There Is Nothing That Must Be Traded
By Roger Nusbaum, AdvisorShares ETF Strategist
A couple of weeks ago the Barron’s Striking Price column included the following related to the December FOMC meeting;
The rate hike is one of those events that has to be traded, no matter what. No portfolio manager wants to sit on the sideline and miss what could be a big move in the market.
The context was probably not aimed at investment advisors but that is unclear and of course the many individual investors who also read Barron’s could be influenced by that sort of sentiment as well.
The reality is that the above is going to be bad advice for a lot of market participants.
There are two obvious scenarios where investors have their clearest thoughts about how to construct and then manage a portfolio. The first is when the portfolio is initially constructed. At that point they are concerned with proper asset allocation, a disciplined strategy and a time horizon suitable to their investment objective.
The other obvious scenario where investors have their clearest thoughts is immediately after realizing they made a mistake, behavioral or otherwise. To the Barron’s quote the more events that have to be traded no matter what the more potential mistakes, IE deviations away from the time when the focus was proper asset allocation, a disciplined strategy and a time horizon suitable to their investment objective, an investor is likely to make.
Last week, the week of the FOMC announcement, the S&P 500 Index had a very volatile ride to a decline of just 27 basis points. Thinking back to proper asset allocation, a disciplined strategy and a time horizon suitable to their investment objective is there any scenario where financial plan success hinders on that one week?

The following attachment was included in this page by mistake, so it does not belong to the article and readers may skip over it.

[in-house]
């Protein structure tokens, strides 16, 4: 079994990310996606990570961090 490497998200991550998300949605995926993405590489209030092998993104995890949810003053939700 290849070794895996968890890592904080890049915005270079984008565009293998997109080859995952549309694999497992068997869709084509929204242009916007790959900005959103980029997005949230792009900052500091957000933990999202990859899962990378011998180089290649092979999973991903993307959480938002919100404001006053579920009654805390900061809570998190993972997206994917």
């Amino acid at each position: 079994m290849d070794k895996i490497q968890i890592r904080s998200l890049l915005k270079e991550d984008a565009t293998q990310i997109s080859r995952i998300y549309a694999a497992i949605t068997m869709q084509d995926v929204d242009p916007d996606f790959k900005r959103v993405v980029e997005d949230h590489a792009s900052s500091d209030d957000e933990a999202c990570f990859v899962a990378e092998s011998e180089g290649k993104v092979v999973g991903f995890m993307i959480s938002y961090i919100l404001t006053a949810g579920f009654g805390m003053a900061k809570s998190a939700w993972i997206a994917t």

There’s one scenario, one where someone does something that seemed like a good idea before the FOMC announcement that turned out to be a huge mistake involving VIX products or index options. There is no long term investment plan for individuals or advisory clients that involves speculating on the outcome of an FOMC announcement, or an ECB announcement or a single jobs report or some other event viewed as significant with some level of uncertainty over the near term outcome.
My favorite historical example of this is from the summer of 2002 when CEOs where going to be required to sign off on their company’s earnings reports and be held accountable for any fraudulent reporting. I’ve mentioned this example a few times before for the terror it engendered. The market bottomed a couple of months later and I may be the only one to still write about it but this was a “big deal.”
Hindsight bias kicked in long ago over the great recession. That’s probably because the S&P 500 is about 33% above its pre-great recession high having left that high behind almost three years ago. The person whose strategy was to buy and hold and actually did it through the great recession, continuing to add to their savings along the way, is likely just fine.
Performance matters but it matters more for mutual fund managers. The objective of individual investors and the advisors that help them is to have enough money they need it. Savings rates, proper asset allocation, lifestyle and not succumbing to emotion like the temptation to speculate on events that will soon be forgotten will be larger determining factors than performance.